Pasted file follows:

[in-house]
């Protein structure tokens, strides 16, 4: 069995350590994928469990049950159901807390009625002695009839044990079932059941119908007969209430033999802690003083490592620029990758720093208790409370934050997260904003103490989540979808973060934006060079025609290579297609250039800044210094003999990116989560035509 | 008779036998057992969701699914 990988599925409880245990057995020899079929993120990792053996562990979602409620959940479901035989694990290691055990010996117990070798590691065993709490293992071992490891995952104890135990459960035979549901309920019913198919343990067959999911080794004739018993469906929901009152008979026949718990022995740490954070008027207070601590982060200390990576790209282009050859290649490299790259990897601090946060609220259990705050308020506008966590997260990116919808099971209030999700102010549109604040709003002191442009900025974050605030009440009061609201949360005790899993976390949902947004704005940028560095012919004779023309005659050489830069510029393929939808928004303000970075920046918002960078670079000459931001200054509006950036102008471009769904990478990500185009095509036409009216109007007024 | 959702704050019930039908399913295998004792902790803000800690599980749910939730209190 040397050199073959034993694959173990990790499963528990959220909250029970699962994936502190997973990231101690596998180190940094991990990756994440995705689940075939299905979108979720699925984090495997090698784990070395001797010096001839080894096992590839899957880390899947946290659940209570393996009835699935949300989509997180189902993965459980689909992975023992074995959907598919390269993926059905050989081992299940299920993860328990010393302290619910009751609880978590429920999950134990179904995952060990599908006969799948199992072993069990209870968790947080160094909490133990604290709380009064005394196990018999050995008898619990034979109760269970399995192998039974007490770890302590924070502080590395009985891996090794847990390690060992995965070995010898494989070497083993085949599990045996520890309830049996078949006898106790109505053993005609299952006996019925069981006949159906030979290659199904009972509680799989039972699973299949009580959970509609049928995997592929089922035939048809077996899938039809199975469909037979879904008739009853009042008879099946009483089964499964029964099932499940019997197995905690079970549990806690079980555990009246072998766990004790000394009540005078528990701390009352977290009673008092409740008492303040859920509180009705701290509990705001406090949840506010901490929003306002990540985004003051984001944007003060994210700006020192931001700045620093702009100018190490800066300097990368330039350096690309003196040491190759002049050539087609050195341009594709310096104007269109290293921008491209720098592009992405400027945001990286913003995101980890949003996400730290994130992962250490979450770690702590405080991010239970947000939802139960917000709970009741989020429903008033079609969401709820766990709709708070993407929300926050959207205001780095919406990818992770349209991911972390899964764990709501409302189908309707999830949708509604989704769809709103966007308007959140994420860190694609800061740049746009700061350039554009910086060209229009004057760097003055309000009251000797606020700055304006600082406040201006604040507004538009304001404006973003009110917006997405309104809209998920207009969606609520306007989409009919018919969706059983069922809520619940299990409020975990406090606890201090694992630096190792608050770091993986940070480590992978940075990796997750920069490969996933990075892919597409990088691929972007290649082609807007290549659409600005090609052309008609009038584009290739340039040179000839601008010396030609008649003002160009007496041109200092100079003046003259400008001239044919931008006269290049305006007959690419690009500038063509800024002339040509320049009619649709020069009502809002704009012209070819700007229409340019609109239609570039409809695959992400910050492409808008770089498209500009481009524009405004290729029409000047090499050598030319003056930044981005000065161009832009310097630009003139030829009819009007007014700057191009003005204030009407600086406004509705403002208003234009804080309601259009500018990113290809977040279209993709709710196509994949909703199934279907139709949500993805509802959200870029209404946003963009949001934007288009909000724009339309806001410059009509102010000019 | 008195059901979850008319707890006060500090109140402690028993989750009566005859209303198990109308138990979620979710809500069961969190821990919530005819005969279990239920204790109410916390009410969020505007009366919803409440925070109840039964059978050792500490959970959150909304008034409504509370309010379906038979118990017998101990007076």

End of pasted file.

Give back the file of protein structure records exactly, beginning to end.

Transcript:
[in-house]
């Protein structure tokens, strides 16, 4: 069995350590994928469990049950159901807390009625002695009839044990079932059941119908007969209430033999802690003083490592620029990758720093208790409370934050997260904003103490989540979808973060934006060079025609290579297609250039800044210094003999990116989560035509 | 008779036998057992969701699914 990988599925409880245990057995020899079929993120990792053996562990979602409620959940479901035989694990290691055990010996117990070798590691065993709490293992071992490891995952104890135990459960035979549901309920019913198919343990067959999911080794004739018993469906929901009152008979026949718990022995740490954070008027207070601590982060200390990576790209282009050859290649490299790259990897601090946060609220259990705050308020506008966590997260990116919808099971209030999700102010549109604040709003002191442009900025974050605030009440009061609201949360005790899993976390949902947004704005940028560095012919004779023309005659050489830069510029393929939808928004303000970075920046918002960078670079000459931001200054509006950036102008471009769904990478990500185009095509036409009216109007007024 | 959702704050019930039908399913295998004792902790803000800690599980749910939730209190 040397050199073959034993694959173990990790499963528990959220909250029970699962994936502190997973990231101690596998180190940094991990990756994440995705689940075939299905979108979720699925984090495997090698784990070395001797010096001839080894096992590839899957880390899947946290659940209570393996009835699935949300989509997180189902993965459980689909992975023992074995959907598919390269993926059905050989081992299940299920993860328990010393302290619910009751609880978590429920999950134990179904995952060990599908006969799948199992072993069990209870968790947080160094909490133990604290709380009064005394196990018999050995008898619990034979109760269970399995192998039974007490770890302590924070502080590395009985891996090794847990390690060992995965070995010898494989070497083993085949599990045996520890309830049996078949006898106790109505053993005609299952006996019925069981006949159906030979290659199904009972509680799989039972699973299949009580959970509609049928995997592929089922035939048809077996899938039809199975469909037979879904008739009853009042008879099946009483089964499964029964099932499940019997197995905690079970549990806690079980555990009246072998766990004790000394009540005078528990701390009352977290009673008092409740008492303040859920509180009705701290509990705001406090949840506010901490929003306002990540985004003051984001944007003060994210700006020192931001700045620093702009100018190490800066300097990368330039350096690309003196040491190759002049050539087609050195341009594709310096104007269109290293921008491209720098592009992405400027945001990286913003995101980890949003996400730290994130992962250490979450770690702590405080991010239970947000939802139960917000709970009741989020429903008033079609969401709820766990709709708070993407929300926050959207205001780095919406990818992770349209991911972390899964764990709501409302189908309707999830949708509604989704769809709103966007308007959140994420860190694609800061740049746009700061350039554009910086060209229009004057760097003055309000009251000797606020700055304006600082406040201006604040507004538009304001404006973003009110917006997405309104809209998920207009969606609520306007989409009919018919969706059983069922809520619940299990409020975990406090606890201090694992630096190792608050770091993986940070480590992978940075990796997750920069490969996933990075892919597409990088691929972007290649082609807007290549659409600005090609052309008609009038584009290739340039040179000839601008010396030609008649003002160009007496041109200092100079003046003259400008001239044919931008006269290049305006007959690419690009500038063509800024002339040509320049009619649709020069009502809002704009012209070819700007229409340019609109239609570039409809695959992400910050492409808008770089498209500009481009524009405004290729029409000047090499050598030319003056930044981005000065161009832009310097630009003139030829009819009007007014700057191009003005204030009407600086406004509705403002208003234009804080309601259009500018990113290809977040279209993709709710196509994949909703199934279907139709949500993805509802959200870029209404946003963009949001934007288009909000724009339309806001410059009509102010000019 | 008195059901979850008319707890006060500090109140402690028993989750009566005859209303198990109308138990979620979710809500069961969190821990919530005819005969279990239920204790109410916390009410969020505007009366919803409440925070109840039964059978050792500490959970959150909304008034409504509370309010379906038979118990017998101990007076």